Results: R1b1a2a1a1b4f – L159.2+ haplogroup.
So what does this mean and what is the Leinster Modal?
The L159.2 mutation, or Leinster Modal, is found in descendents of the Ancient Kings of Leinster Ireland specifically Dermot MacMurrough. It means they are cousins of ours dating back 1,500 to 2,000 years (as I understand it anyway – Gerry, please correct me as needed). It is also associated with the R-Z255 mutation. In 2011, a new SNP – Z255 – was discovered and was ascertained to be upstream of L159.2. The Z255 and Subclades Project I link to below serves as a repository of data for both of the main lineages that inherit the distinctive Irish Sea Haplotype, which is mainly found around the Irish Sea coasts of Great Britain and the province of Leinster.
- Domnainn or Fir Domnann of Leinster Ireland
- The Dumnonii of Scotland – William Skene, the Scottish antiquarian, also mentioned the Domnonii of Scotland: “…the great nation of the Domnonii lay north of the Selgovae and Novantae, separated from them by the chain of hills which divides the northern rivers from the waters which flow into the Solway, extending as far north as the Tay. South of the Forth of Clyde they possessed the modern counties of Ayr, Lanark, and Renfrew, and, north of these estuaries, the counties of Dumbaton and Stirling and the districts of Menteith, Stratherne, and Fothreve, or the western half of the peninsula of fife. They thus lay in the centre of Scotland, and were the novae gentes whose territory Agricola ravaged.”
- Domnonii of Wales and Cornwall. From, “Celtic Scotland, the Picts, The Scots & the Welsh of Southern Scotland.” by H.M. Chadwick: “In Ptolemy’s map four peoples are located in the south of Scotland. The points of the compass are erroneously stated (cf. p. 72); but it is clear that he means to place the Noouantai in Galloway and perhaps Dumfries, and the Uotadinoi (written Otalinoi?) on the east side, between the Forth and the Tyne. The Selgouai lie between these two peoples, and the Dumnonioi (miswritten Damnioi, Damnonioi) north of the Selgouai, extending apparently from Ayshire into Perthshire. All these peoples are usually assumed to be British. But only one of them survived in later times – the Votadini, known as Guotodin, Gododdin, in early Welsh poetry. The Dumnonioi were presumably of the same stock as their namesakes in Devon and Cornwall (cf. Chapter v above). The latter were certainly British in later times; so it is inferred that the northern Dumnonioi were likewise British. But, as we have seen, another branch of the same stock is found in Ireland – the Domnainn or Fir Domnann of Leinster – and it is apparently nowhere suggested that they spoke any language but Irish“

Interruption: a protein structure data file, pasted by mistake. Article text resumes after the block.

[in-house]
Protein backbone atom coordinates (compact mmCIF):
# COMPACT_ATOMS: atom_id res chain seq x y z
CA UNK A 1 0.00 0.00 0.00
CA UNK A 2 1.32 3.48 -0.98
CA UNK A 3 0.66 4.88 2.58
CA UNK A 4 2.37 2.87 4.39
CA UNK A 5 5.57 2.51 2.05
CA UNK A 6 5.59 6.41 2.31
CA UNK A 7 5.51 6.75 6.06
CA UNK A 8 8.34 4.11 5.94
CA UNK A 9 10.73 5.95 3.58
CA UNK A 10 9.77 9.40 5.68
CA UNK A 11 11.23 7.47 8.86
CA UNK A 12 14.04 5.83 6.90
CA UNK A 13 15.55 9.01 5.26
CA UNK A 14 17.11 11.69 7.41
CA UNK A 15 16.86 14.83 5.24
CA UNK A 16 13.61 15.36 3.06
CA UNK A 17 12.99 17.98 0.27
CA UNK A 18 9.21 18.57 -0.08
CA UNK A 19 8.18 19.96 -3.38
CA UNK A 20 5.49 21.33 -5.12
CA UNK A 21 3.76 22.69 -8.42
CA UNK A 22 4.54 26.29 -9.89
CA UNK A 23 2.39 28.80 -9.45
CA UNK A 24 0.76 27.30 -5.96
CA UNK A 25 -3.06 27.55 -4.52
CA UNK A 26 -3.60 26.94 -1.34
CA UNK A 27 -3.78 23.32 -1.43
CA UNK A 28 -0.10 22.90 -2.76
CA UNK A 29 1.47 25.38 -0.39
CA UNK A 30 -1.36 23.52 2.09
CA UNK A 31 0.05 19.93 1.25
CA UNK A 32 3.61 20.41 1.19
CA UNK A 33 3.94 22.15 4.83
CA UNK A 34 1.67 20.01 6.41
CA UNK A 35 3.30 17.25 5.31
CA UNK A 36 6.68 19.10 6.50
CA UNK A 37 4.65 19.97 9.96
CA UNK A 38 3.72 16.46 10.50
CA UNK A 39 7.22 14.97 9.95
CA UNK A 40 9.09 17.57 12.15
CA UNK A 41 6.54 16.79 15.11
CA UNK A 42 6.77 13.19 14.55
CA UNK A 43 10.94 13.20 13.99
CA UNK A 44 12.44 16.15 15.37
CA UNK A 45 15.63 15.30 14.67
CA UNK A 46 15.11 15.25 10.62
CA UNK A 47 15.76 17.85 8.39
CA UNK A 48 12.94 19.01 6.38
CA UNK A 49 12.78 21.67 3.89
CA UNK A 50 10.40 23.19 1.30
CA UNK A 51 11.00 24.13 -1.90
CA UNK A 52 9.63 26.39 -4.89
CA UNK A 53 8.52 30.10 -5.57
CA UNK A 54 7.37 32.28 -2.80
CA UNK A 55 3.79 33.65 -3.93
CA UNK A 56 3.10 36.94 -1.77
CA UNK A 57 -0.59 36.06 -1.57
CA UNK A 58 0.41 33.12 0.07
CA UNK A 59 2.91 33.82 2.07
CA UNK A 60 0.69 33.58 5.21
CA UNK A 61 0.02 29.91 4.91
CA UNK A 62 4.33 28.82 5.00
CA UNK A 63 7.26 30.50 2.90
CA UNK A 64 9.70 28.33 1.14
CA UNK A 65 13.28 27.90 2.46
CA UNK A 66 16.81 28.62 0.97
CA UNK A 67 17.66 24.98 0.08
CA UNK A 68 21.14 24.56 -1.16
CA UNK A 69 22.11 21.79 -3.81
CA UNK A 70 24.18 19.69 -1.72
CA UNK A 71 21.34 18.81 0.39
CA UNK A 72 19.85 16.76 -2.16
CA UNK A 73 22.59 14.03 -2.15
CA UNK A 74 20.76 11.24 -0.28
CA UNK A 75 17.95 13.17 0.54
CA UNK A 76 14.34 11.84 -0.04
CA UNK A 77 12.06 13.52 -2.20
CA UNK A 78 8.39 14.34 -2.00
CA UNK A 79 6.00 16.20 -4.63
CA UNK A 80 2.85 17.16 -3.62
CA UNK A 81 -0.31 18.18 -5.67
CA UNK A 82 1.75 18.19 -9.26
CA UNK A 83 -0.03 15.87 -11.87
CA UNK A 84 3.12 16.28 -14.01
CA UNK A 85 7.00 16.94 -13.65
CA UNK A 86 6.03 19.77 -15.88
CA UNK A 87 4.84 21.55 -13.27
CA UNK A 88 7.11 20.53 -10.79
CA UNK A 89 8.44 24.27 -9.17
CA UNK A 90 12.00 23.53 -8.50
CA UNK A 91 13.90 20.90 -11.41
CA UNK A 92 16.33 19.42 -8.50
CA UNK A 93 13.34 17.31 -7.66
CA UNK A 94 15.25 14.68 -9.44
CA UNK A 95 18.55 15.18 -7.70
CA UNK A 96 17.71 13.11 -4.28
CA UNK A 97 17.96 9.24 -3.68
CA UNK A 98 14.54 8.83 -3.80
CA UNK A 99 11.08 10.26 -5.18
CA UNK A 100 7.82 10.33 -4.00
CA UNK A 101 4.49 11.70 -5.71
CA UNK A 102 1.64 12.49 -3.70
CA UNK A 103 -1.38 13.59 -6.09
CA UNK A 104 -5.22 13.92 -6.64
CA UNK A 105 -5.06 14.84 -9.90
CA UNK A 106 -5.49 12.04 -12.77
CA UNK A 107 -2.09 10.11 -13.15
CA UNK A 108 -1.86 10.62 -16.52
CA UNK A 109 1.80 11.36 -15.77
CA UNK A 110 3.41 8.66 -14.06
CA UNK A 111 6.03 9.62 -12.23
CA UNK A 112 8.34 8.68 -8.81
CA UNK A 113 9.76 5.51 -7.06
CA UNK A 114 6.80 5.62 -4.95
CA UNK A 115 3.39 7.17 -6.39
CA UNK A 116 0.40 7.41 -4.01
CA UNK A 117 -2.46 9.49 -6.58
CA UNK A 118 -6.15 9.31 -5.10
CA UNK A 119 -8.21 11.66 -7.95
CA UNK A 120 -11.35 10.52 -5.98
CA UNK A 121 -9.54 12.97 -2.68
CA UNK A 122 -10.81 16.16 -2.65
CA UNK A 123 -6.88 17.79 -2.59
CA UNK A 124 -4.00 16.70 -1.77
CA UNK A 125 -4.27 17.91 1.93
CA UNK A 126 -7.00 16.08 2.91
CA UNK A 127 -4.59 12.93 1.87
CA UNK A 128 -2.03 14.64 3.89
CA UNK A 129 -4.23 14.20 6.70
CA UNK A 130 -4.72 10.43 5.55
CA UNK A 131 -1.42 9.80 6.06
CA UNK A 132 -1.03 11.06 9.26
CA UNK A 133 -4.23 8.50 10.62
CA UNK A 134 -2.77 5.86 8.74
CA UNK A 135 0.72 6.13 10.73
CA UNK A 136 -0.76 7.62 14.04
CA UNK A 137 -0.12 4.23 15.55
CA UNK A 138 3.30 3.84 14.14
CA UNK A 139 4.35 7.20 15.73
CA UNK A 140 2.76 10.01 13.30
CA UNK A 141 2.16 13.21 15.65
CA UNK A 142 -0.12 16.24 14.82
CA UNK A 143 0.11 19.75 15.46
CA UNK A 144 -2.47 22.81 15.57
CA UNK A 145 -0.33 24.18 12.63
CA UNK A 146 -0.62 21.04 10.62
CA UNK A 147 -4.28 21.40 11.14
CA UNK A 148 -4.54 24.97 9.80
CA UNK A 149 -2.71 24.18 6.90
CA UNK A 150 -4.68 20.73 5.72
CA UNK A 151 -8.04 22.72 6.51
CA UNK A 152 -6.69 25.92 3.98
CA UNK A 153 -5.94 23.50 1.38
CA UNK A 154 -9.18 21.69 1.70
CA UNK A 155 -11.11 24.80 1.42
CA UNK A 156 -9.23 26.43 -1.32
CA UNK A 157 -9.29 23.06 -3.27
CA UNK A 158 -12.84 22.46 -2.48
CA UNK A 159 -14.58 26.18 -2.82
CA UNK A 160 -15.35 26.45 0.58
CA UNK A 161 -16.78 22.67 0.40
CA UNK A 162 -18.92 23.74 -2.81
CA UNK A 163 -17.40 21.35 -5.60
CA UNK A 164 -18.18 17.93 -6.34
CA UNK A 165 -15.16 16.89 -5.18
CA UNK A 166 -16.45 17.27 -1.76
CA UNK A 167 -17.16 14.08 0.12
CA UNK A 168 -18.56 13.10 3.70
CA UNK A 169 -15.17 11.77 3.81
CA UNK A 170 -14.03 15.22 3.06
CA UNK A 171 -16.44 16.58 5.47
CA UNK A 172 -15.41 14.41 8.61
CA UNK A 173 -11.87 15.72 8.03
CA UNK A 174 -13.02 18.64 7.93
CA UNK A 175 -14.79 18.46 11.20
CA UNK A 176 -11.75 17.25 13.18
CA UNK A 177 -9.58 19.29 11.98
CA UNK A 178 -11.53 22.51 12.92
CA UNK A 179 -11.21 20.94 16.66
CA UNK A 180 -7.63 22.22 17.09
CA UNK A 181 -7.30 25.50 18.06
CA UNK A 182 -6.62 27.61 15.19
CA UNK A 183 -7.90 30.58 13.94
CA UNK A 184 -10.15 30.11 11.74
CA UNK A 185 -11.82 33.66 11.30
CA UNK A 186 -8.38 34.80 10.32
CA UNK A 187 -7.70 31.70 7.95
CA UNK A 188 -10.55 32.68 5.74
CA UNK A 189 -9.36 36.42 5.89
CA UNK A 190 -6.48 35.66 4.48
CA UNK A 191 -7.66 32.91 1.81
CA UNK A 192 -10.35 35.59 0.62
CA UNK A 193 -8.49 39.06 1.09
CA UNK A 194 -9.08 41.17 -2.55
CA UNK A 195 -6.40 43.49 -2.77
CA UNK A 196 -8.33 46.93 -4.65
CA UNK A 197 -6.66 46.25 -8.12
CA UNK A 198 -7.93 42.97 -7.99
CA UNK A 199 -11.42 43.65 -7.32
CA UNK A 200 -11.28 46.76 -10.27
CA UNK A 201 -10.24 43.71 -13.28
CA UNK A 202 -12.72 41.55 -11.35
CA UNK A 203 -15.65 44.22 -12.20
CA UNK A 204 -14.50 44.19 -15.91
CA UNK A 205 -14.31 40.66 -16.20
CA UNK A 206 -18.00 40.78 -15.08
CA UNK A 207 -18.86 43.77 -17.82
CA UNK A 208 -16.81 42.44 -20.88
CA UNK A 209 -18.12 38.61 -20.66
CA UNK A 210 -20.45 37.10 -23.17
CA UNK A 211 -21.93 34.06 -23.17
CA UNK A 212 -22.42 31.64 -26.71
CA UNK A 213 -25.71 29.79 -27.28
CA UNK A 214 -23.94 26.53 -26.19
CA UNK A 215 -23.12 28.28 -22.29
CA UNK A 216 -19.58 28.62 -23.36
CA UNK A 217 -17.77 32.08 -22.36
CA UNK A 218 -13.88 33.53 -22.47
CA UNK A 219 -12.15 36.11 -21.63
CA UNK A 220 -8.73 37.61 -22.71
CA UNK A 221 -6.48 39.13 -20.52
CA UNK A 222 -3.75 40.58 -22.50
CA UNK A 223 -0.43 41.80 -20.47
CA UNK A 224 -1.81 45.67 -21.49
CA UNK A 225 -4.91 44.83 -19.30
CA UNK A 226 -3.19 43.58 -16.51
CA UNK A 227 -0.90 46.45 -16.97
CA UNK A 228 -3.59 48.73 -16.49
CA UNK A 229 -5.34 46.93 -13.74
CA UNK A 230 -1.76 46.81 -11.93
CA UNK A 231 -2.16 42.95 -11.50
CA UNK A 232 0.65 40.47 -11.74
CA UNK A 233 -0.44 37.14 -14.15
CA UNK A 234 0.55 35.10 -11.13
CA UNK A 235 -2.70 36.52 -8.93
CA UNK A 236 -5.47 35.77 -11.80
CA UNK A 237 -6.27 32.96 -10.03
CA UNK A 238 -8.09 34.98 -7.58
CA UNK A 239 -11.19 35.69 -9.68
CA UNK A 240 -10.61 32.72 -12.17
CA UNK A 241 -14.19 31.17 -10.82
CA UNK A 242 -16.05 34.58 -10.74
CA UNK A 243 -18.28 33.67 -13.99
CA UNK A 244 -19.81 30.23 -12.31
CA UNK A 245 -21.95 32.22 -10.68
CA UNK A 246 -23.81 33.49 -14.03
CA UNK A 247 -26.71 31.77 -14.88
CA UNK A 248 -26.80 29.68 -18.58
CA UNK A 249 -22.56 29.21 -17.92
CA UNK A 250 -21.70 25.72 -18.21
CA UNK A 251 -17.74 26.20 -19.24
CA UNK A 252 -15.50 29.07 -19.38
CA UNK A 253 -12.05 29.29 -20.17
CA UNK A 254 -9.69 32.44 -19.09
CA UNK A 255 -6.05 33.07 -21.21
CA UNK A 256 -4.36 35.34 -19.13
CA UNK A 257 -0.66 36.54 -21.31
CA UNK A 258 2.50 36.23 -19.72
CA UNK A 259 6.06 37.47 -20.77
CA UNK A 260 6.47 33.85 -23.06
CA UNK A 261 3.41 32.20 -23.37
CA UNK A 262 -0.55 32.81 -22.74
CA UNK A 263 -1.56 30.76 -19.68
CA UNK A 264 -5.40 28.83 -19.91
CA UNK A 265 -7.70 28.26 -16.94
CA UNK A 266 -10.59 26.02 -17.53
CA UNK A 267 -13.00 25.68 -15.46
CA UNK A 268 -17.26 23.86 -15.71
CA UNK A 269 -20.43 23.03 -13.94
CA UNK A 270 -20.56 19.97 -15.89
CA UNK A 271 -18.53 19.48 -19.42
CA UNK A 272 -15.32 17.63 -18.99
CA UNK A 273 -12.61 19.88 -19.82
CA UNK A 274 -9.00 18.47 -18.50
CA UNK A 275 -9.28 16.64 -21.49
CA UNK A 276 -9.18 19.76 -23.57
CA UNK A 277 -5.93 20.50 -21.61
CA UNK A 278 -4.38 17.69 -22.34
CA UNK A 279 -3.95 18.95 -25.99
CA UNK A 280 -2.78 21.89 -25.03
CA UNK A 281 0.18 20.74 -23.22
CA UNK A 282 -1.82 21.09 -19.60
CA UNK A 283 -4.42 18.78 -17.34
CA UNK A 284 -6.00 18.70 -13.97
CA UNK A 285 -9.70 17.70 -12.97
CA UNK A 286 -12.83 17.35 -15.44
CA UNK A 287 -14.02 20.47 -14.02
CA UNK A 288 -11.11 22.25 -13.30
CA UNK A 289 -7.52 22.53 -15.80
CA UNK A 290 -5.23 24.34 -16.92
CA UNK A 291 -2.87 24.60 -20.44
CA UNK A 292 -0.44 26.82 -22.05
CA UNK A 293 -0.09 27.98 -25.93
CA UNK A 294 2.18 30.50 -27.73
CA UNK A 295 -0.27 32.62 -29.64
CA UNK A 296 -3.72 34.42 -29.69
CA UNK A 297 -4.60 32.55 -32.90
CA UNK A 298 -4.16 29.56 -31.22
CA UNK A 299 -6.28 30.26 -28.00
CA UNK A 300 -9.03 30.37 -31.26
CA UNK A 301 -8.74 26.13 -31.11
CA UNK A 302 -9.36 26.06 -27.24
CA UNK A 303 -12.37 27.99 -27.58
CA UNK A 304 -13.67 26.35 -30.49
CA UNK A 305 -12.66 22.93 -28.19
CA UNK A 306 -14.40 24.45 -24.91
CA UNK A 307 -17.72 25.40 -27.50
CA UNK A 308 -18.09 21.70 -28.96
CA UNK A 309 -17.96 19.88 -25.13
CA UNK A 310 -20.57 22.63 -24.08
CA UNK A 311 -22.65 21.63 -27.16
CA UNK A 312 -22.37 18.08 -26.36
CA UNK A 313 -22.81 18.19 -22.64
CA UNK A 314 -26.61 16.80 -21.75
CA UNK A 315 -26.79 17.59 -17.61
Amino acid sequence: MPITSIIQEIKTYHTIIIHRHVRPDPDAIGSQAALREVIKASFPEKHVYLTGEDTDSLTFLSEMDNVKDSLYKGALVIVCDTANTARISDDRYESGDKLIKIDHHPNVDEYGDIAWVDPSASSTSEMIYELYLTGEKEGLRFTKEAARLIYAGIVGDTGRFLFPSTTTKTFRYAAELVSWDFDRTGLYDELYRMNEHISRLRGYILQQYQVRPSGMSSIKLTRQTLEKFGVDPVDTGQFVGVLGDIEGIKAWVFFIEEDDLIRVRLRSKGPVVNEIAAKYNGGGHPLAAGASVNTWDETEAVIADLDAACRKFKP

There is some debate if these three peoples were really connected or not. I personally think they were based on what I have read thus far and that we know our Adams who came from Scotland back to Parrish of Cumber, Londonderry, Ulster Ireland around 1660 match the Leinster Modal.
To learn more you can go here:
- A number of families associated with the Kings of Leinster and Diarmaid MacMurchada (Dermot MacMurrough) are L159.2+: O’Byrne, Kavanaugh/Cavanaugh, and Kinsella.
- L159.2 is mostly found in coastal areas of the Irish Sea, including the Isle of Man and the Hebrides
- L159.2 can also be found in Norway, from Troms in the North, to Møre in the South. Whether it arrived there in the Viking Age or earlier has yet to be discovered.